TerHart added that he was fascinated by the skill and resilience of Indigenous peoples. Although it does not have digital navigation, it still uses the best technology of the contemporary world in the sense of equipment and certain tools, which the ancestors did not have and which still moved through the harsh Canadian soils.

“My clothes must be incredibly good, they’re incredibly technologically advanced, but it’s no better than what they had back then. They had tools that worked extremely well, including clothes, and they were made with very primitive instruments, so for me it’s amazing.”

TerHart left Steveston, British Columbia on April 1. Since then, he has traveled all over British Columbia and visited Rocky Mountain House, Alberta on May 16. He plans to cross Saskatchewan in late spring and hopes to cross the northern part of the province in 11 days.

The Mercury spoke to terHart while still in Yoho National Park, British Columbia. He said it was one of the toughest days and he was completely exhausted.

“Today was quite difficult because I ended up walking something like 40 kilometers, which is a lot, going up and down the mountains, pulling the canoe, so I’m a little tired but it was a great day,” terHart shared.

Highway 1 between Golden and Lake Louise was closed, and the adventurer had the whole road to himself.

TerHart hopes to be at Big Shippagan Lighthouse, New Brunswick, and in the Atlantic Ocean by November. The short Canadian summer season puts a lot of pressure on the incredible adventure. TerHart left home in the snow and will complete his mission when temperatures most likely drop below zero for good. And to ensure that the route is completed, he must continue to walk and paddle in all weathers, doing 20 to 40 kilometers a day.

The first month of his adventure, when terHart had to travel many miles uphill and uphill due to the BC landscape, was also filled with lots of rain.

“It rained pretty much every other day,” terHart said after riding his first 1,000 miles through British Columbia. “It rained last night, so my tent is just a sponge right now. It’s wet.”

Since terHart repeats the route of native peoples and travelers, rather than traveling west to east, his trail takes him north and south, following waterways that flow north to south.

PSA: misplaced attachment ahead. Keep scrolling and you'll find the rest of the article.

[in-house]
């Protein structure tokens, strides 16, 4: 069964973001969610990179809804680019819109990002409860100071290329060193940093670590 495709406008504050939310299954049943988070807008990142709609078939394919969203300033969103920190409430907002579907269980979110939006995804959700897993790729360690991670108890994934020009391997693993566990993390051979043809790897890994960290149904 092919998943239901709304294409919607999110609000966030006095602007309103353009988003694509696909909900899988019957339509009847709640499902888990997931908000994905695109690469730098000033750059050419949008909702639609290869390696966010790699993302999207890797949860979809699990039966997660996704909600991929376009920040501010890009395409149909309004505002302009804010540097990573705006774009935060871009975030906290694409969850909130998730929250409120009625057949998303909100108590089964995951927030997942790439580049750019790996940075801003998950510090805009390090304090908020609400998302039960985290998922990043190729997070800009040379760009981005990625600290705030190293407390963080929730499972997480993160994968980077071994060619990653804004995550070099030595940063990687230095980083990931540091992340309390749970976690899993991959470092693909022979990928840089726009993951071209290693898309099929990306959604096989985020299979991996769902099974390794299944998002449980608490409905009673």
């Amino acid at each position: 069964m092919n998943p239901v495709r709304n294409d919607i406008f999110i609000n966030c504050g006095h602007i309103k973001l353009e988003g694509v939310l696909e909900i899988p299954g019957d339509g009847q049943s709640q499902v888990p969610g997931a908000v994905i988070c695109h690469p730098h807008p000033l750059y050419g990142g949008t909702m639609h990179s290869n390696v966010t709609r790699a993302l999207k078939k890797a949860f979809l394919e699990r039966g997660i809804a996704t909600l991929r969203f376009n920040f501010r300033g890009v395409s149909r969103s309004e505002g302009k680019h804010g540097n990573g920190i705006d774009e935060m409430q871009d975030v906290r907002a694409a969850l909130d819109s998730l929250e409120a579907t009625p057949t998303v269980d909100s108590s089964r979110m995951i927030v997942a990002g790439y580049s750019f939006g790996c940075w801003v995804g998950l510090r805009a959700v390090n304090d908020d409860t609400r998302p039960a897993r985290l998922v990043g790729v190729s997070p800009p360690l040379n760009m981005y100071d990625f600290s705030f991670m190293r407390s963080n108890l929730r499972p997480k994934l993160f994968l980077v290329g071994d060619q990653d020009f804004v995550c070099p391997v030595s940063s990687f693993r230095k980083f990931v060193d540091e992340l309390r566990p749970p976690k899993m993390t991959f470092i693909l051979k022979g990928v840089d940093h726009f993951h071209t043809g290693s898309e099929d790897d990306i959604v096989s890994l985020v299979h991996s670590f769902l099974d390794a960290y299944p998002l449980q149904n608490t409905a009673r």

“There are no straights at all. It’s awful, going north and going south and all you want to do is go east,” terHart explained.

At 63, he assesses challenges realistically, but says it doesn’t affect his attitude.

“I feel good. I don’t think British Columbia will be the hardest part. It’s the longest province to go through, and there’s more walking. I think I probably walked 500 miles on foot and paddled 500 miles. But there are other parts of the trip that are going to be just as challenging in different settings. But I feel great about that,” terHart said.

And while traversing often tricky routes is already a huge physical challenge, he added that the hardest part of the adventure is actually knowing to keep moving every day.

“There is no rest, no matter if it’s raining, or if it’s sunny or windy, or if you feel bad, or if you’re really sorry, you just have to get up and go. To be honest, that’s more than half the battle. It’s physically or mentally one of the hardest things because the pressure to keep getting there is enormous. And that pressure is going to be there. for seven months,” terHart said.

The Kai Nani Across Alone adventure also carries a call to action, as terHart has created a petition, suggesting renaming Howse Pass, which connects the Columbia River Valley in British Columbia’s interior to the eastern slopes of the mountains. Rockies. This pass is one of the few crossings of the Continental Divide and as such has served as a primary trade and travel route for generations of Indigenous people for millennia, which terHart would like to see reflected in the new name.

“The message about indigenous people was extremely well received. It’s a very difficult message to convey if you’re an old white man like me,” terHart said with a laugh. “[People I talked to about it] first agree that the role that indigenous peoples played in the creation of this country is underestimated. And they’re happy to know that I’m trying to do something about it. And two, that there is something more concrete being done to rename Howse Pass.”

Joseph Howse was a fur trader, explorer and linguistic scholar, who created A Grammar of the Cree Language. Since Howse only crossed the pass twice and a river and a mountain are named after him, terHart suggests finding a name that would better reflect the pass’ Aboriginal heritage and role.

As of May 16, the petition has 123 signatures out of the goal of 200. The link to the petition to have Col Howse renamed is at kainani.ca.

For more on terHart’s progress and adventures, visit kainani.ca, the5capes.com, and the Kai Nani Across Alone Facebook page.